“Do you compliment her?”
“Not much lately.”
“Think about it. Maybe if you show her tenderness and thoughtfulness, she’ll return it.”
“Worth a try. Jeff’s advice sucked, and I sure want my marriage to work. I’ll buy her chocolates and flowers and let her play her favorite music instead of mine, even if it is Celine Dion.” He made a face. “Anything I can think of, I’ll try.”
After a few days, Lamar asked Eric “How’s it going?”
A smiling Eric said, “I can’t believe the change; it’s like when we were first married. She’s so loving, the house is immaculate and the sex is like our honeymoon. She’s always ready and never refuses. She has totally stopped nagging. I used to hate her constant yapping and now she’s become a great listener. We even got the music straightened out. I offered to let her play her stuff and I’d just use my ipod. She said that would be unfair to me, and now we split playing time between hers and mine. I still don’t like Dion or Barbara Streisand, but she has started singing and Dancing to Neil, Jerry Lee, Fats and all of my other favorites. I think I have a convert.”
Lamar had never seen Eric smile so broadly.
The next month, Eric asked Lamar to come over for dinner to see the wonders his advice had wrought. As they entered the house, Lamar encountered a terrible stench. Eric didn’t seem to notice. Lamar then was shocked to see a filthy house with a kitchen filled to the ceiling with dirty dishes. Eric was oblivious. A nervous Lamar asked, “Where’s Jane?”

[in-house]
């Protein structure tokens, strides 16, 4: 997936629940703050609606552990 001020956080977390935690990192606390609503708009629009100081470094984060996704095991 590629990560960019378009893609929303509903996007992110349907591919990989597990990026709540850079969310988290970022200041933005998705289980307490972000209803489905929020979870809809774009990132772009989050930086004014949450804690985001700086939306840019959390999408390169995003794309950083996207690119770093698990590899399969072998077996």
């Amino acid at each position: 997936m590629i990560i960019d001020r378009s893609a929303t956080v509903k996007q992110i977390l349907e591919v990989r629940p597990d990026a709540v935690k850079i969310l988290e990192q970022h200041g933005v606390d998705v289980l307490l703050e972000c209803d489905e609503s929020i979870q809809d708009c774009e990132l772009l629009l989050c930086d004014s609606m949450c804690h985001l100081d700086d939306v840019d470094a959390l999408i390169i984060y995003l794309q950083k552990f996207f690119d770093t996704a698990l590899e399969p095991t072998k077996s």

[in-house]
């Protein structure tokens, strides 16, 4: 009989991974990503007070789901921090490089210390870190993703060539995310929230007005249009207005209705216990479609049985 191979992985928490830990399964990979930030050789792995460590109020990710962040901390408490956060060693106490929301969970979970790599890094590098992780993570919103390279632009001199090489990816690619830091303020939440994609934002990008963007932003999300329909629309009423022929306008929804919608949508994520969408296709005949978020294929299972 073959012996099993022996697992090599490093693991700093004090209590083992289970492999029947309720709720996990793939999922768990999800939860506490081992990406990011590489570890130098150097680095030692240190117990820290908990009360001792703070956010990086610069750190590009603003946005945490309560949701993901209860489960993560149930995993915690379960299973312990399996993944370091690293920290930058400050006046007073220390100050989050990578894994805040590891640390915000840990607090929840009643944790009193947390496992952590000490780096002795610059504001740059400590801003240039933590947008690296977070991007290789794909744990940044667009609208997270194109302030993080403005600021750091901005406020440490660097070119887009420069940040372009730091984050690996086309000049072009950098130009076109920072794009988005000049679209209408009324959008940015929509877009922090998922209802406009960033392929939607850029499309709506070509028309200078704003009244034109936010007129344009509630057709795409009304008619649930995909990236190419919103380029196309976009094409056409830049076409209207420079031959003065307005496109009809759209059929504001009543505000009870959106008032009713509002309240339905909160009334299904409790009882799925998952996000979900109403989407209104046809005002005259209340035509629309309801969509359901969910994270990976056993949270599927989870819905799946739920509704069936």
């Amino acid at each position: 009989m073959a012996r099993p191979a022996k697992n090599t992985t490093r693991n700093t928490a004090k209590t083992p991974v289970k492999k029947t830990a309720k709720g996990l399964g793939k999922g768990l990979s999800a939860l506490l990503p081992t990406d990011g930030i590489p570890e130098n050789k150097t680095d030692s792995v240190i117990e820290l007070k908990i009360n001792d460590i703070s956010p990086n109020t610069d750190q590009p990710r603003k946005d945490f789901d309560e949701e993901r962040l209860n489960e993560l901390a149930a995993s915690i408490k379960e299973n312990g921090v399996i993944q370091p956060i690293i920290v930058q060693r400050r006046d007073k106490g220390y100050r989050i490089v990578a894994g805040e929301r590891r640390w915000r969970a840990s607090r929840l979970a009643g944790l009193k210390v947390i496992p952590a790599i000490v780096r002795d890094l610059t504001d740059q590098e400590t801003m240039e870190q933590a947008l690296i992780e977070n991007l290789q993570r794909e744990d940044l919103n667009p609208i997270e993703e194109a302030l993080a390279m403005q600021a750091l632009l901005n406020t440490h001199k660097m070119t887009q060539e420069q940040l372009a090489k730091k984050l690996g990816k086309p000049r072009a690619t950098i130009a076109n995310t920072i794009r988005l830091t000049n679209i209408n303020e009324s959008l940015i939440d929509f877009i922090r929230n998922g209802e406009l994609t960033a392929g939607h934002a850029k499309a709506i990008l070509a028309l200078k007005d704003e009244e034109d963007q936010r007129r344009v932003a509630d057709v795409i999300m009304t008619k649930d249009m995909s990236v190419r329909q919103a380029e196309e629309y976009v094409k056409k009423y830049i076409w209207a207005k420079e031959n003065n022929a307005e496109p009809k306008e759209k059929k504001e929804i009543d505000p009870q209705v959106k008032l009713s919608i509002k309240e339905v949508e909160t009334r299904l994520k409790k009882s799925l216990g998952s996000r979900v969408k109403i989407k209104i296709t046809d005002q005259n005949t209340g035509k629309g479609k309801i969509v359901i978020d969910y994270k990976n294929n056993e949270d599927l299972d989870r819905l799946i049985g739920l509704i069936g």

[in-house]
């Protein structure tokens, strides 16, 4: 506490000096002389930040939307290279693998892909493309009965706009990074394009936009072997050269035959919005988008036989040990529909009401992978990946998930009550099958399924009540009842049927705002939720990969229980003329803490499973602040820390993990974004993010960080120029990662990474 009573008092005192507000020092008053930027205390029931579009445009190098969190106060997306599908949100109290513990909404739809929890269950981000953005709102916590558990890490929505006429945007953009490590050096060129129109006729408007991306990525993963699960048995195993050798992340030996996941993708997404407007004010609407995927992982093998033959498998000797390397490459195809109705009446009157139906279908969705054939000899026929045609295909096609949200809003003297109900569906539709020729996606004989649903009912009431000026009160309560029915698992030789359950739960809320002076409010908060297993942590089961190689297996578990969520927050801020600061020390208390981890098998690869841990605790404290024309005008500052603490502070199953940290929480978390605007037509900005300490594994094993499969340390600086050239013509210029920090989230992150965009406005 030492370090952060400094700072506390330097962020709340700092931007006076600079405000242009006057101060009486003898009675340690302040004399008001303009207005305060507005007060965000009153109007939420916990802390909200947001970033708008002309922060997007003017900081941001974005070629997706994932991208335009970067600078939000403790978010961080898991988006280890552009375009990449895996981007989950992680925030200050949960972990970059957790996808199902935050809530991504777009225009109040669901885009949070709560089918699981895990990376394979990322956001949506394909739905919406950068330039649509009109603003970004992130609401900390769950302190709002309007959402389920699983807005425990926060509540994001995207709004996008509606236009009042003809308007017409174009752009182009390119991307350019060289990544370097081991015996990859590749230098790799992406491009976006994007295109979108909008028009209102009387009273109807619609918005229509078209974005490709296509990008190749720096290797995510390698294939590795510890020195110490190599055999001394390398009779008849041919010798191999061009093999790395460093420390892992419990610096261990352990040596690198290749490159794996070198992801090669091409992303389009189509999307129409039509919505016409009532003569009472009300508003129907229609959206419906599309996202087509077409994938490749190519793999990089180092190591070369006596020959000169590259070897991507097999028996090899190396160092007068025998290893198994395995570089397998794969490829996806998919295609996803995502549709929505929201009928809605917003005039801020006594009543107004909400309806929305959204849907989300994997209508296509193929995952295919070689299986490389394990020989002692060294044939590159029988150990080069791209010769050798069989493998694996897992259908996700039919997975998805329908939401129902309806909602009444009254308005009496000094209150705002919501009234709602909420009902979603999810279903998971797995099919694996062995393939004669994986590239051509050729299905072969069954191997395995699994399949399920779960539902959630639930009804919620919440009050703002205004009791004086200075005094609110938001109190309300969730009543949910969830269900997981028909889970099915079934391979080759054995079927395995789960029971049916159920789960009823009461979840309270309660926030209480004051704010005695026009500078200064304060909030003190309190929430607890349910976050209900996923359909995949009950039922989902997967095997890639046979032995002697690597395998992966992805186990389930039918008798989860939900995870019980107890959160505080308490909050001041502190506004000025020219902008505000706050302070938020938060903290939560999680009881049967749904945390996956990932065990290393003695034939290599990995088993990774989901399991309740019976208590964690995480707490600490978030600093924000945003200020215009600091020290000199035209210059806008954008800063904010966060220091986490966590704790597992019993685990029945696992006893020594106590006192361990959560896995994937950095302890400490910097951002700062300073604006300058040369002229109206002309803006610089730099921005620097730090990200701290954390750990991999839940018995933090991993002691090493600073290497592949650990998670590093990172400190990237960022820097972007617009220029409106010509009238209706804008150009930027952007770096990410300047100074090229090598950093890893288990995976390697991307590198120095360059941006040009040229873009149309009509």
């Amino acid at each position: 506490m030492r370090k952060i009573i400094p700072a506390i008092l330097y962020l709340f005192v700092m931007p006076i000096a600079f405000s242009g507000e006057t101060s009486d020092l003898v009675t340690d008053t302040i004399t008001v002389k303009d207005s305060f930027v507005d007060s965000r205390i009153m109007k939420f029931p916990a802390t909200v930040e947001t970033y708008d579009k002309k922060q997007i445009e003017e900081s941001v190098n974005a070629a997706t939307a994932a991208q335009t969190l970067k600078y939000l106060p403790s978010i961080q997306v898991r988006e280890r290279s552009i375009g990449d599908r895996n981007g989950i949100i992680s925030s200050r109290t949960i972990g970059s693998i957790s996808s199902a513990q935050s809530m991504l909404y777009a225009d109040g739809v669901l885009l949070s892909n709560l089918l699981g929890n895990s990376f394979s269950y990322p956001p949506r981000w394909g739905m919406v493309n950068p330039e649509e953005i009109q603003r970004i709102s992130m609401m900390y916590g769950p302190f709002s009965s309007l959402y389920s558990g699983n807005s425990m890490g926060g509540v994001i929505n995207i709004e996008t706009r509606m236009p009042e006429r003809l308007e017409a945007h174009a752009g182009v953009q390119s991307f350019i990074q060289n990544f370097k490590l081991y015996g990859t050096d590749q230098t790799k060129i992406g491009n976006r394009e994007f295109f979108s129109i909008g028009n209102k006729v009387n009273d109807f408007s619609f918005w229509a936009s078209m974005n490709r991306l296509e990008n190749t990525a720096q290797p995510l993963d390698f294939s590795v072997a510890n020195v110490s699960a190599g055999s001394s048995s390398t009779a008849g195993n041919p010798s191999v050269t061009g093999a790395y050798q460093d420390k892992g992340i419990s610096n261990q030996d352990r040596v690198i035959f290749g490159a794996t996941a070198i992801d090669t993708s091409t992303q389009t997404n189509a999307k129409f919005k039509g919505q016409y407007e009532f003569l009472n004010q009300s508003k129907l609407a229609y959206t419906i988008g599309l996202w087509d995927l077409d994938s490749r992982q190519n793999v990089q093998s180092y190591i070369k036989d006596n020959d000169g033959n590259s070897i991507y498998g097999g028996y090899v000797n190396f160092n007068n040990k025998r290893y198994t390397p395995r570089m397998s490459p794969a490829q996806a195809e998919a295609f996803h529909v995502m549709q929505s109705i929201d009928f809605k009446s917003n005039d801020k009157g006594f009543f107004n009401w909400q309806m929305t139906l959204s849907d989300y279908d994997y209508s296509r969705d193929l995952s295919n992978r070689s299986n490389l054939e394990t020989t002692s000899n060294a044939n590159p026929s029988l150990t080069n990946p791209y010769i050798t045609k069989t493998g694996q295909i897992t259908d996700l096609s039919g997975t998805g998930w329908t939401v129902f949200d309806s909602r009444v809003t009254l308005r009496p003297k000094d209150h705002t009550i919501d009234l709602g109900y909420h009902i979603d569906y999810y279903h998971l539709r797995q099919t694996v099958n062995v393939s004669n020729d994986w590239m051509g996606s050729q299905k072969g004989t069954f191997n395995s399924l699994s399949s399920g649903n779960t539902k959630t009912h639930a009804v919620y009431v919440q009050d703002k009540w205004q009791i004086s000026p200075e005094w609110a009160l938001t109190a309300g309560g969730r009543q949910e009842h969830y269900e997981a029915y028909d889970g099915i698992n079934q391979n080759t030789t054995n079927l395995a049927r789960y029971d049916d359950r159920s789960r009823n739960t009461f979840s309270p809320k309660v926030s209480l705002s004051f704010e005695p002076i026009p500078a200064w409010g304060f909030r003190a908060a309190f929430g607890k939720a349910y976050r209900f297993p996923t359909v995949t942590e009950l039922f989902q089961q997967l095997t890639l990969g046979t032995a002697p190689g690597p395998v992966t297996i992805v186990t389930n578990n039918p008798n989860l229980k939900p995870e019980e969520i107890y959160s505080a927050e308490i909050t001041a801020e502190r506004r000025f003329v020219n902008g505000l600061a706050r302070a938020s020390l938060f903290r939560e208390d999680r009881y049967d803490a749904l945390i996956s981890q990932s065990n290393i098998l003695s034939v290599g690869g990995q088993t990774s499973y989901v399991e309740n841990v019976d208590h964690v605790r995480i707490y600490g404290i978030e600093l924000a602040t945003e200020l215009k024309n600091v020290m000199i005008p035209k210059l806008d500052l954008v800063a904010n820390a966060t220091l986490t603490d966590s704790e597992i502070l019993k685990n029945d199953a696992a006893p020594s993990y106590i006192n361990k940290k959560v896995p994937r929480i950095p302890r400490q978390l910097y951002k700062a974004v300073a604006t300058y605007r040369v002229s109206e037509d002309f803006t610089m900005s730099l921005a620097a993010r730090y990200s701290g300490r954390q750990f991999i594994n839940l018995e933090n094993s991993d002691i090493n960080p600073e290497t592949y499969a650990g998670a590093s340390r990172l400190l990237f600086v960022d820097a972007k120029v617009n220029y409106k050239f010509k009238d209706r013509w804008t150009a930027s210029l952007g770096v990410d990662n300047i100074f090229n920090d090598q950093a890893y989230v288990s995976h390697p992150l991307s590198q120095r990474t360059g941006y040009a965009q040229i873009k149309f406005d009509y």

“She must be taking a nap.”
When they went into the bedroom Lamar saw Jane decomposing in bed.
Eric said, “Let’s just let her nap a little longer. Doesn’t she look sweet?”
Lamar started to shake, but did what he could to remain composed. “Say Eric, she looks like she needs her rest, why don’t we just postpone dinner for a couple of days?”
Eric, who saw nothing out of the ordinary, said, “Sure, but I really want you to have dinner with us soon.”
As soon as Lamar was out the door, he called 911.
The police investigation found some things which were surprising and some that were not. Jane had been dead for about three weeks. It came to light that Eric was a diagnosed schizophrenic who could behave fairly normally when he took his medication. Like so many others, he did so well on his meds, that he recently decided that he didn’t need them.
The surprising part is that he didn’t kill her. She died of an aneurysm, but he just could not acknowledge it, and slipped into a dream world.
Eric’s detailed description of their fantastic sex life over the last few days troubled his interviewers for weeks.
There are some things that no marital advice will help, but it didn’t seem that way to Eric. His life got even better when some nice people found him a new home where he didn’t have to go to work anymore and a lot of friendly people took care of him. The best part came when Jane told him they were going to be parents.
Doug Hawley asserts the moral right to be identified as the author of this work